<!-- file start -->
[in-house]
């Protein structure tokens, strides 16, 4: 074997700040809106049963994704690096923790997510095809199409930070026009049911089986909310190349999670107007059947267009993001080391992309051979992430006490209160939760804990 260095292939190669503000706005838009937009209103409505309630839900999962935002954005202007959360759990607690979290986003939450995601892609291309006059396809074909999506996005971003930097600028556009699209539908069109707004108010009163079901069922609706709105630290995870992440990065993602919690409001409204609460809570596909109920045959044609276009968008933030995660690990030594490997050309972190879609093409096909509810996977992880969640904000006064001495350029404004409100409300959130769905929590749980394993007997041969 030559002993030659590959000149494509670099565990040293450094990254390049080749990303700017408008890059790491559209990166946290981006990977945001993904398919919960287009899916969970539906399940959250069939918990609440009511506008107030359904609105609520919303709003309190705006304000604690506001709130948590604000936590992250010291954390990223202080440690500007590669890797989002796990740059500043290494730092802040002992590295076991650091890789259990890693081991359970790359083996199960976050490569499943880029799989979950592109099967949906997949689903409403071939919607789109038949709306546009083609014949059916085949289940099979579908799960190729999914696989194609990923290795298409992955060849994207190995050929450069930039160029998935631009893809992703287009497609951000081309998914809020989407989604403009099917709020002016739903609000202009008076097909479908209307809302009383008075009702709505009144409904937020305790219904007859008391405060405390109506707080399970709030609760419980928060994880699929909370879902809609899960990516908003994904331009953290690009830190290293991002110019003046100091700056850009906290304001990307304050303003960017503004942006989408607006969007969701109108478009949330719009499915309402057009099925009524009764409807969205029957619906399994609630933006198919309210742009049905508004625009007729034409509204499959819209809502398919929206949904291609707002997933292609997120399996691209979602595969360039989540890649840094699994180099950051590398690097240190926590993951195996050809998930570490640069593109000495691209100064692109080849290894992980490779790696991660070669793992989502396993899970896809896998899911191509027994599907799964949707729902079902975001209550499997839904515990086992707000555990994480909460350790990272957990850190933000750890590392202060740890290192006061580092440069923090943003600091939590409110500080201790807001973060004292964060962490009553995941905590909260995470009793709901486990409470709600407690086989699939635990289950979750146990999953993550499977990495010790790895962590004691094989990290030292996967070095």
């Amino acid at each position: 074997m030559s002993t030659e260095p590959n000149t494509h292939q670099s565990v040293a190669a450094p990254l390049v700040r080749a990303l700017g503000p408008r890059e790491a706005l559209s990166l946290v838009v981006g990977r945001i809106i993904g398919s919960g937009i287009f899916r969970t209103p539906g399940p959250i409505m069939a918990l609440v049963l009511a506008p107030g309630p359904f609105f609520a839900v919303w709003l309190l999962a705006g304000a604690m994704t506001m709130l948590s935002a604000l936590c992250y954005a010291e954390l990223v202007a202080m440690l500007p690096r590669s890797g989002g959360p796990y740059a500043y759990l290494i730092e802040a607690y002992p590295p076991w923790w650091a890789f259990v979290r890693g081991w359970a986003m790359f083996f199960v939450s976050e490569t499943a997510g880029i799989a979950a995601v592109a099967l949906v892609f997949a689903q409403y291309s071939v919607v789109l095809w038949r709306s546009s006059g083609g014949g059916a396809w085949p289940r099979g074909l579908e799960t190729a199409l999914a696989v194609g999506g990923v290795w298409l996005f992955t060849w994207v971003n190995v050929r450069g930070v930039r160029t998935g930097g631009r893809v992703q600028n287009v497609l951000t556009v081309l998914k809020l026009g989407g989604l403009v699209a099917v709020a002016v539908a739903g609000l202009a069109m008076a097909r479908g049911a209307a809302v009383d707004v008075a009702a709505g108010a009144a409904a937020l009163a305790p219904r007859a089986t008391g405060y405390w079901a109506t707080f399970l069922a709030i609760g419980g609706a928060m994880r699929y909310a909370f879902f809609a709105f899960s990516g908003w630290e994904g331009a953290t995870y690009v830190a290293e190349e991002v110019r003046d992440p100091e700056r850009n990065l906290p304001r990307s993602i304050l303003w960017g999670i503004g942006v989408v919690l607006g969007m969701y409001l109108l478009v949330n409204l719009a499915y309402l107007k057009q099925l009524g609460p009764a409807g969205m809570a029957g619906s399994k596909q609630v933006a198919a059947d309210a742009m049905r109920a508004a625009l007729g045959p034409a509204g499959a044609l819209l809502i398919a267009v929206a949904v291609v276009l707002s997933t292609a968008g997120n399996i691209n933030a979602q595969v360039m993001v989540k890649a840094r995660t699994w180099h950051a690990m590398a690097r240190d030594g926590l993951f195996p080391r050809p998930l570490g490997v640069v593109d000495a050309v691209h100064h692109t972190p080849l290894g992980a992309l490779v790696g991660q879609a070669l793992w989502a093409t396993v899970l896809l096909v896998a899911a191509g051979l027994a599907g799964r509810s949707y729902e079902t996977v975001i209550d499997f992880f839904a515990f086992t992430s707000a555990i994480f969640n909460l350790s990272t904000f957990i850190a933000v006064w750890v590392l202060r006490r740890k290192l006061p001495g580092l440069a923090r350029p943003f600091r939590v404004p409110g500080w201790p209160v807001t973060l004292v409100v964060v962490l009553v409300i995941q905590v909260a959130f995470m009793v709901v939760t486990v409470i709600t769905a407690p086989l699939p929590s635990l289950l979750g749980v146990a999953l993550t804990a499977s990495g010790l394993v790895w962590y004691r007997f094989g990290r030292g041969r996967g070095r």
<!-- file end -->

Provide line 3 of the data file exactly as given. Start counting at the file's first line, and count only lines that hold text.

């Amino acid at each position: 074997m030559s002993t030659e260095p590959n000149t494509h292939q670099s565990v040293a190669a450094p990254l390049v700040r080749a990303l700017g503000p408008r890059e790491a706005l559209s990166l946290v838009v981006g990977r945001i809106i993904g398919s919960g937009i287009f899916r969970t209103p539906g399940p959250i409505m069939a918990l609440v049963l009511a506008p107030g309630p359904f609105f609520a839900v919303w709003l309190l999962a705006g304000a604690m994704t506001m709130l948590s935002a604000l936590c992250y954005a010291e954390l990223v202007a202080m440690l500007p690096r590669s890797g989002g959360p796990y740059a500043y759990l290494i730092e802040a607690y002992p590295p076991w923790w650091a890789f259990v979290r890693g081991w359970a986003m790359f083996f199960v939450s976050e490569t499943a997510g880029i799989a979950a995601v592109a099967l949906v892609f997949a689903q409403y291309s071939v919607v789109l095809w038949r709306s546009s006059g083609g014949g059916a396809w085949p289940r099979g074909l579908e799960t190729a199409l999914a696989v194609g999506g990923v290795w298409l996005f992955t060849w994207v971003n190995v050929r450069g930070v930039r160029t998935g930097g631009r893809v992703q600028n287009v497609l951000t556009v081309l998914k809020l026009g989407g989604l403009v699209a099917v709020a002016v539908a739903g609000l202009a069109m008076a097909r479908g049911a209307a809302v009383d707004v008075a009702a709505g108010a009144a409904a937020l009163a305790p219904r007859a089986t008391g405060y405390w079901a109506t707080f399970l069922a709030i609760g419980g609706a928060m994880r699929y909310a909370f879902f809609a709105f899960s990516g908003w630290e994904g331009a953290t995870y690009v830190a290293e190349e991002v110019r003046d992440p100091e700056r850009n990065l906290p304001r990307s993602i304050l303003w960017g999670i503004g942006v989408v919690l607006g969007m969701y409001l109108l478009v949330n409204l719009a499915y309402l107007k057009q099925l009524g609460p009764a409807g969205m809570a029957g619906s399994k596909q609630v933006a198919a059947d309210a742009m049905r109920a508004a625009l007729g045959p034409a509204g499959a044609l819209l809502i398919a267009v929206a949904v291609v276009l707002s997933t292609a968008g997120n399996i691209n933030a979602q595969v360039m993001v989540k890649a840094r995660t699994w180099h950051a690990m590398a690097r240190d030594g926590l993951f195996p080391r050809p998930l570490g490997v640069v593109d000495a050309v691209h100064h692109t972190p080849l290894g992980a992309l490779v790696g991660q879609a070669l793992w989502a093409t396993v899970l896809l096909v896998a899911a191509g051979l027994a599907g799964r509810s949707y729902e079902t996977v975001i209550d499997f992880f839904a515990f086992t992430s707000a555990i994480f969640n909460l350790s990272t904000f957990i850190a933000v006064w750890v590392l202060r006490r740890k290192l006061p001495g580092l440069a923090r350029p943003f600091r939590v404004p409110g500080w201790p209160v807001t973060l004292v409100v964060v962490l009553v409300i995941q905590v909260a959130f995470m009793v709901v939760t486990v409470i709600t769905a407690p086989l699939p929590s635990l289950l979750g749980v146990a999953l993550t804990a499977s990495g010790l394993v790895w962590y004691r007997f094989g990290r030292g041969r996967g070095r």